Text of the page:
Isle of Man
TT races and Manx Grand Prix. The signal station at Signpost Corner
Signpost Corner
was connected to the Race Scoreboards located in Glencrutchery Road in Douglas by a telephone land-line
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ChristChurch Cathedral, Christchurch
ChristChurch Cathedral, or (rarely) Cathedral Church of Christ,[1] is a deconsecrated Anglican cathedral in the city of Christchurch, New Zealand. It was built between 1864 and 1904 in the centre of the city, surrounded by Cathedral Square. It became the cathedral seat of the Bishop
Bishop
of Christchurch
Christchurch
who is in the New Zealand tikanga of the Anglican Church in Aotearoa, New Zealand and Polynesia. Repeated earthquakes have damaged the building (mostly the spire): in 1881, 1888, 1901, 1922, and September 2010. The February 2011 Christchurch
Christchurch
earthquake destroyed the spire and part of the tower, and severely damaged the structure of the remaining building. The remainder of the tower was demolished in March 2012. The west wall suffered collapses in the June 2011 and the December 2011 earthquakes[2] due to a steel structure – intended to stabilise the rose window – pushing it in
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Skin Cancer
Skin
Skin
cancers are cancers that arise from the skin
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Wellington
Wellington
Wellington
(/ˈwɛlɪŋtən/; Māori: Te Whanganui-a-Tara [te ˈfanganʉi a tara]) is the capital city and second most populous urban area of New Zealand, with 412,500 residents.[3] It is located at the south-western tip of the North Island, between Cook Strait
Cook Strait
and the Rimutaka Range
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Museum Of New Zealand Te Papa Tongarewa
The Museum of New Zealand
New Zealand
Te Papa Tongarewa is New Zealand's national museum, located in Wellington. Known as Te Papa, or "Our Place", it opened in 1998 after the merging of the National Museum and the National Art Gallery.[3] More than 1.5 million people visit every year. Te Papa Tongarewa translates literally to "container of treasures". A fuller interpretation is ‘our container of treasured things and people that spring from mother earth here in New Zealand’. Te Papa's philosophy emphasises the living face behind its cultural treasures, many of which retain deep ancestral links to the indigenous Māori people
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Daytona International Speedway
Daytona International Speedway
Daytona International Speedway
is a race track in Daytona Beach, Florida, United States. Since opening in 1959, it has been the home of the Daytona 500, the most prestigious race in NASCAR. In addition to NASCAR, the track also hosts races of ARCA, AMA Superbike, USCC, SCCA, and Motocross. The track features multiple layouts including the primary 2.5-mile (4.0 km) high-speed tri-oval, a 3.56-mile (5.73 km) sports car course, a 2.95-mile (4.75 km) motorcycle course, and a 1,320-foot (400 m) karting and motorcycle flat-track. The track's 180-acre (73 ha) infield includes the 29-acre (12 ha) Lake Lloyd, which has hosted powerboat racing. The speedway is owned and operated by International Speedway Corporation. The track was built in 1959 by NASCAR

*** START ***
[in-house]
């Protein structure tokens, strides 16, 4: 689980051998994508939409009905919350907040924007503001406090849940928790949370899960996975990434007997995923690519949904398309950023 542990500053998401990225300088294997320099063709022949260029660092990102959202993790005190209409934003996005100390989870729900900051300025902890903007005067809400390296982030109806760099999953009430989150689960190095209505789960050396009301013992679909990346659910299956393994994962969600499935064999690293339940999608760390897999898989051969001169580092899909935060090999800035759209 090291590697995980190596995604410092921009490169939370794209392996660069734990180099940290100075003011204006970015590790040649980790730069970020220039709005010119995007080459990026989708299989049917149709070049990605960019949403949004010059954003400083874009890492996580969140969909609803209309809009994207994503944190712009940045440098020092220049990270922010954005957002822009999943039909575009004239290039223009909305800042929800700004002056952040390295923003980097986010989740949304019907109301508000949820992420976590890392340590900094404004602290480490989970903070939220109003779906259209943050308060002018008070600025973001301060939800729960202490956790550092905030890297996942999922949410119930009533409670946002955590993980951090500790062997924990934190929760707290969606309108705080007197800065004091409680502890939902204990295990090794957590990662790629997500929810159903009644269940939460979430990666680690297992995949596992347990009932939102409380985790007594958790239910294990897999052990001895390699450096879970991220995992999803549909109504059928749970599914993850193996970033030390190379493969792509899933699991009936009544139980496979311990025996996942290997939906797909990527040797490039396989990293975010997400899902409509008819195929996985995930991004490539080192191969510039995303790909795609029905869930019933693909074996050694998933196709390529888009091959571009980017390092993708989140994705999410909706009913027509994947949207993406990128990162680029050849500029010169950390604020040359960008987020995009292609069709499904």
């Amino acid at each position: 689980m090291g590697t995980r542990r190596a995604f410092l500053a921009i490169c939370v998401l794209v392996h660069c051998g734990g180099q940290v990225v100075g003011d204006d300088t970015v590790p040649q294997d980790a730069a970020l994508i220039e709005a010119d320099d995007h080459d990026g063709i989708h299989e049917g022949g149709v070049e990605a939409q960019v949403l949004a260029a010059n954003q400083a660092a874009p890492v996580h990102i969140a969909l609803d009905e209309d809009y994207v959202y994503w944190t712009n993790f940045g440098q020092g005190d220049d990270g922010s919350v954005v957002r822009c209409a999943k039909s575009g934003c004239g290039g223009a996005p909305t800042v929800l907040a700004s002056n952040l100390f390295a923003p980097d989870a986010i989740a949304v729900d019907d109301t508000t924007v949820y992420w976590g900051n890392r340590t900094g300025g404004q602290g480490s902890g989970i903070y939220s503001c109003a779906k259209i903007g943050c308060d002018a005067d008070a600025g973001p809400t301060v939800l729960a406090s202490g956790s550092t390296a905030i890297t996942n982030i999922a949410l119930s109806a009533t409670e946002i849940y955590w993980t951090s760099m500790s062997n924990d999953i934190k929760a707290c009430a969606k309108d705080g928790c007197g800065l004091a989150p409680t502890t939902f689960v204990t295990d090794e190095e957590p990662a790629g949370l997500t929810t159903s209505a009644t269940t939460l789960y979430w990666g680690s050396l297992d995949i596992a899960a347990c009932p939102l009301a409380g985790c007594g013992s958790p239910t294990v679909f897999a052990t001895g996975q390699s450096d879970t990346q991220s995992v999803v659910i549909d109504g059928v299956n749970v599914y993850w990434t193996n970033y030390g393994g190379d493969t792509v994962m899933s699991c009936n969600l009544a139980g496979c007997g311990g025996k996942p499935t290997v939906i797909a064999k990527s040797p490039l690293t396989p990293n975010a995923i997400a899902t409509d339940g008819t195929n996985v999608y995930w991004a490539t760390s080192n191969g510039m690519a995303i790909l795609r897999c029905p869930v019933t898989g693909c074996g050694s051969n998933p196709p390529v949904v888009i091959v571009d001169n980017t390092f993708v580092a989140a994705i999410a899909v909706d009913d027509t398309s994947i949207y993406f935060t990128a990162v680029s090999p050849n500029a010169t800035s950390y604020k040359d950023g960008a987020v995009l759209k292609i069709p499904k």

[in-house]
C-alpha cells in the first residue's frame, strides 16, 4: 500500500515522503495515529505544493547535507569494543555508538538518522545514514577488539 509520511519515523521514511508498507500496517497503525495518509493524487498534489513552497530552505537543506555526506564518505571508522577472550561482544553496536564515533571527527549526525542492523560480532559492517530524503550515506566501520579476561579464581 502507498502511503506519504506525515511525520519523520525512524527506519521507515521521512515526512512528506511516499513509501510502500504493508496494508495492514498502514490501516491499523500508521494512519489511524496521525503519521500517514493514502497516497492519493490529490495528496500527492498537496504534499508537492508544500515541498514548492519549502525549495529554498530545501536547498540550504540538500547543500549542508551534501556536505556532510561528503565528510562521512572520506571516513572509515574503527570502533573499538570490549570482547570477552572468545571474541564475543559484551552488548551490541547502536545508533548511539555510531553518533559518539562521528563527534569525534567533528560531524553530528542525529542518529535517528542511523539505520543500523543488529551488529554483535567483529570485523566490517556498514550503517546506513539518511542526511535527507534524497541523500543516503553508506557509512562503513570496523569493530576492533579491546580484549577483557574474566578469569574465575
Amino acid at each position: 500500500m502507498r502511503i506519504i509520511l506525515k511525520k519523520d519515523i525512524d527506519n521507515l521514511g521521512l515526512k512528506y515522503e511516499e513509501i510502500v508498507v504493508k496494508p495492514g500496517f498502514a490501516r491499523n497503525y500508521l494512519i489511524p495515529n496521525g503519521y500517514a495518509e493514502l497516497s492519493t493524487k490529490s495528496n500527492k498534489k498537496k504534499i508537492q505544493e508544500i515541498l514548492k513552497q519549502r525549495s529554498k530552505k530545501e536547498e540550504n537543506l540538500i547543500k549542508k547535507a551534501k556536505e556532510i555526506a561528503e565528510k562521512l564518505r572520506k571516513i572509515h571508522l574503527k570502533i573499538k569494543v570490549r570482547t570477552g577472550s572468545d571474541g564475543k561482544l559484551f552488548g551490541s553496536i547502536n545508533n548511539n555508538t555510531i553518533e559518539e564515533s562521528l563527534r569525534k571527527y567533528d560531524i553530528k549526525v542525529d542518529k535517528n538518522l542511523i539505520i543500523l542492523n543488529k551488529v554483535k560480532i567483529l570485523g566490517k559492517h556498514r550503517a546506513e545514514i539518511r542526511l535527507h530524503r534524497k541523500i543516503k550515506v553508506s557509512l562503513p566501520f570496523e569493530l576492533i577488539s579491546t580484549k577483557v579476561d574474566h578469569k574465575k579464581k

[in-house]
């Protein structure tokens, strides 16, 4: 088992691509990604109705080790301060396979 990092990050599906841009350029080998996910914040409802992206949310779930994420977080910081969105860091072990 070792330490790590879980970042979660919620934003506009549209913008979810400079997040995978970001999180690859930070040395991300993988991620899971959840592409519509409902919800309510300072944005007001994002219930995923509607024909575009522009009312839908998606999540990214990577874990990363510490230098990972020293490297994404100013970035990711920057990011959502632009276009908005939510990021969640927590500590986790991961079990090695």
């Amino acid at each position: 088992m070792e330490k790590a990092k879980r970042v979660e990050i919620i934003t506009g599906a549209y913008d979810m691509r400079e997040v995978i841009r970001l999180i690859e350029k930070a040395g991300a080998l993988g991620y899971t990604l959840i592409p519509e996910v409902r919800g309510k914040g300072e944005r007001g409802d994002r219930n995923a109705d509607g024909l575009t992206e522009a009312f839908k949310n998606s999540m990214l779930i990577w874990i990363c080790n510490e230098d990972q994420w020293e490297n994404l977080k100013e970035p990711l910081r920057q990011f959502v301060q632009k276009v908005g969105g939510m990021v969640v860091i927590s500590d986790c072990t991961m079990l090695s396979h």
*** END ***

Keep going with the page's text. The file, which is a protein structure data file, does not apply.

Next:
NASCAR
founder William "Bill" France, Sr. to host racing that was held at the former Daytona Beach Road Course
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Composite Material
A composite material (also called a composition material or shortened to composite, which is the common name) is a material made from two or more constituent materials with significantly different physical or chemical properties that, when combined, produce a material with characteristics different from the individual components
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Engineer
Engineers, as practitioners of engineering, are people who invent, design, analyse, build and test machines, systems, structures and materials to fulfill objectives and requirements while considering the limitations imposed by practicality, regulation, safety, and cost.[1][2] The word engineer ( Latin
Latin
ingeniator[3]) is derived from the Latin
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M4 Motorway
The M4 is a motorway which runs between London
London
and South Wales
South Wales
in the United Kingdom. Major towns and cities along the route include Slough, Reading, Swindon, Bristol, Newport, Cardiff
Cardiff
and Swansea. Originally referred to as the London- South Wales
South Wales
Motorway, the English section, including a suspension bridge over the River Severn, was constructed between 1961 and 1971; the Welsh element was completed in 1993. A new Severn bridge, known as the Second Severn Crossing, was opened in 1996 with the M4 rerouted to use it. The M4 runs close to the A4 from London
London
to Bristol. After crossing the River Severn
River Severn
it follows the A48 through South Wales, using the Brynglas Tunnels
Brynglas Tunnels
at Junction 25a, Newport and terminates just north of Pontarddulais